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What We Can Do To Protect The Earth, The Environment, and Each Other Over The Holidays!
December 10, 2009 - 12:12pm — Matt Kegelman
Recycling can be tough—it’s easier in theory than in practice—especially over the holidays. With all the people coming over for your Christmas or Hanukah Celebration, it’s tough to keep up with everyone; let alone what they are doing with each and every piece of trash they’ll throw away. Normal recycling habits get thrown out of whack!
But celebrating your holiday of choice can be done in an eco-friendly way... Read this article, and it will make it easy for you to do the impossible: The first key is to know what types of ............... ........... .................................................. .. materials can be recycled.
Recycle What You Can (This Year & Always):
Wrapping Paper …………………………(see below for alternatives, a few restrictions)
Cardboard ……………………………………(both the brown, “corrugated” type)
Paperboard………………………………… (thin, hard cardboard)
Plastic Shopping Bags ………………(both #2, low-density, and #4 types)
Old Electronics ……………………………(bring to a dump station—there are tons!)
Your Christmas Tree ………………… (they turn it into wood chips, boards, or paper pulp)
Batteries ………………………………………(EARTH911 will tell you where to bring them!)
Certain types of plastic………………(check with local authorities for their processing ................. ................................................... capabilities for plastic cups, plates, and cutlery)
It’s not all that tough if you have curbside recycling. Consider getting someone you know or your entire family a year’s worth of recycling fees for a great holiday gift—it costs only about 75 dollars and—it’s the environmentally responsible thing to do! If you can’t afford it (or just don’t feel like you would use it enough to have a real need to pay for the service), you can still find a recycling center nearby where they offer designated bins for collection of paper, cardboard, plastic containers, even batteries (see below)—all of which will be later be recycled.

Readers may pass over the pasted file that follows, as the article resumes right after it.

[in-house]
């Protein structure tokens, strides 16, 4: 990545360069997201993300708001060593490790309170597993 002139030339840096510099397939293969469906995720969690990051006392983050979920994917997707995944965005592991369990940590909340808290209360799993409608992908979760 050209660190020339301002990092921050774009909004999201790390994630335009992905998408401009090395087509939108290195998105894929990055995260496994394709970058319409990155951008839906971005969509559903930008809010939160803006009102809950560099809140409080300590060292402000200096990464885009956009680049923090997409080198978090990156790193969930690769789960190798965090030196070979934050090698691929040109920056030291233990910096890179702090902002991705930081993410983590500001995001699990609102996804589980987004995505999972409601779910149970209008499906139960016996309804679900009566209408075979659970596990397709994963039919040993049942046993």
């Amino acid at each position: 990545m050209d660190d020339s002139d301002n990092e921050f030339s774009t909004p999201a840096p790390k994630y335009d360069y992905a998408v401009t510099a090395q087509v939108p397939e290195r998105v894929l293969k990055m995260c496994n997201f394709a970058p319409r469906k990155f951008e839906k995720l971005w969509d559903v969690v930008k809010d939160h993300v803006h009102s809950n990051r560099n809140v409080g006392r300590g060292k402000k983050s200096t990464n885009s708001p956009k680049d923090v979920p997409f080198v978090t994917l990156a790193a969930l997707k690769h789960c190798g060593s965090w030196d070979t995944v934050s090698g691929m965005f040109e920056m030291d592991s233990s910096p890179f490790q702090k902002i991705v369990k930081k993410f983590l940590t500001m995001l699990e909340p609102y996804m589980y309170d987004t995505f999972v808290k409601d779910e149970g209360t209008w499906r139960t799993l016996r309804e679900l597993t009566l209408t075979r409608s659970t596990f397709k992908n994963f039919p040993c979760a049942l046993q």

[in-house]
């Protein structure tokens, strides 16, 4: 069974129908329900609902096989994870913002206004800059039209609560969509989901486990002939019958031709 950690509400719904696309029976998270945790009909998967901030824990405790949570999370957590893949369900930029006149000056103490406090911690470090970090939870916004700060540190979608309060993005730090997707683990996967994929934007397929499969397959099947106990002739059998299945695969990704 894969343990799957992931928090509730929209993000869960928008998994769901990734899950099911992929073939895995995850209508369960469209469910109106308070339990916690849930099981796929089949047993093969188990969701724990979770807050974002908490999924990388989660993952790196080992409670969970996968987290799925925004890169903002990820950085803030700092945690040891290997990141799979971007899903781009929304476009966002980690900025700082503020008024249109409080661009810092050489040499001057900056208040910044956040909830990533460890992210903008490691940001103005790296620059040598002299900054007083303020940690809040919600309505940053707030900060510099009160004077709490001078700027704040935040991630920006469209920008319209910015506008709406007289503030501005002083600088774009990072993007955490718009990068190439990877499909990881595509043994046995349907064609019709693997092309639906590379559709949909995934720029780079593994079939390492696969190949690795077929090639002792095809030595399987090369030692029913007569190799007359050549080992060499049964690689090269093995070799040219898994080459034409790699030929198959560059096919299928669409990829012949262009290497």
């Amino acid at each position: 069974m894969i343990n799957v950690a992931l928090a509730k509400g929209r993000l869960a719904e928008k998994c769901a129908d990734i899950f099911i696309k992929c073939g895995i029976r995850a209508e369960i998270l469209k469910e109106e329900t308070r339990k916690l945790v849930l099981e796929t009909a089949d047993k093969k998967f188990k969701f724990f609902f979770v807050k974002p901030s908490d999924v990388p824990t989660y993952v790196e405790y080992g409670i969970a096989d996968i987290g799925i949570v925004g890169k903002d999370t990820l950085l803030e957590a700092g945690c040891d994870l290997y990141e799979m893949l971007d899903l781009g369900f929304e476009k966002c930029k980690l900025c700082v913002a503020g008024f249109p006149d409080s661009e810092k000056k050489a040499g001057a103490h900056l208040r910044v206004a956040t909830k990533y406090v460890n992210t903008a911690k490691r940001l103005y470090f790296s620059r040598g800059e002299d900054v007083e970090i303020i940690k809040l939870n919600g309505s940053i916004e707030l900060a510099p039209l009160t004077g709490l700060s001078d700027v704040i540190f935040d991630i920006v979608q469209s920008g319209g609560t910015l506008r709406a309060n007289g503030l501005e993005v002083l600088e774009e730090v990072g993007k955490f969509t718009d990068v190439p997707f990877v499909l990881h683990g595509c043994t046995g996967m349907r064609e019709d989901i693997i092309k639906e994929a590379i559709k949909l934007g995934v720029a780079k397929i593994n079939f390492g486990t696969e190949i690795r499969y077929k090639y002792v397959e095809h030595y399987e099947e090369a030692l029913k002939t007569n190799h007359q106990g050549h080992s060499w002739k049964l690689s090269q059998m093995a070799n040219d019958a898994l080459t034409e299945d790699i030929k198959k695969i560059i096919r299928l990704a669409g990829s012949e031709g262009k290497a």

Call your local garbage collection authority or municipal wastes service people and they will let you know where to go! This year we're going to better than ever for the environment + for each other!
Obviously buying recycled wrapping paper and tossing it all in a recycling bin (for either curbside pick-up, or delivery to a local recycling center) is the best way to go here. But not everyone has the money just laying around to be able to buy only recycled wrapping paper for all their holiday gifts. If you buy 5 rolls of regular paper you end up spending about 15 or 20 dollars; but if you get all recycled paper (it costs about 7 or 8 dollars per roll) you will end up spending $40 on paper alone! So, basically, the best thing to do buy whatever you can in the way of recycled paper—recycling even one roll makes a small (but positive) difference for the earth.
And remember, that’s if you must use wrapping paper at all…
Some alternatives to wrapping paper:
- Use something else—think about it—You can wrap a gift in pretty much anything (flat)!
- Use can use the comics section of the newspaper (or the stock section for a stock broker, sports page for an athlete), or use paper lunch bags, brown paper bags, or paper scraps, all of which can be decorated!
- If you have a bunch of fabric lying around, you can use that.
- Or cut out the cool images from your giftee's favorite magazines and paste them all together in a collage (Go Very Green - use natural, as opposed to synthetic, glue)
- Use a fancy cardboard box and build a covered housing for the gift you intend to give.
- Use “natural” wrapping paper, made from leaves or corn husks (cleaner), or perhaps if you don't mind getting a little dirty, use bark and moss—the wrapping paper is Alive, be careful what you take though, LNT.
_____What to do with that huge pile of wrapping paper once all the gifts are opened?
As you are opening all your gifts (not after, it's way easier this way):
Separate it into two piles: One for the recycling and one for the trash!
If you already know what kind of paper you are using (say you already purchased it and have some left over from last year, which is true in my case) and it’s not made from recycled materials, you might still be able to recycle your standard wrapping paper!
After speaking with the nice people at DSWA, and reading their past and present press releases (read last year’s article here) concerning holiday recycling, I can tell you:
Here’s What You Need to Know about What Kind of Paper is OK FOR RECYCLING:
So, almost anything made of paper... As long as it isn’t metallic or “aluminum-y” or covered in a layer of plastic then you are good to go. And by recycling all that standard wrapping paper this year, you will help cut down on our carbon emissions, because it’s easier and less energy intensive to recycle paper than it is to harvest new trees for paper pulp.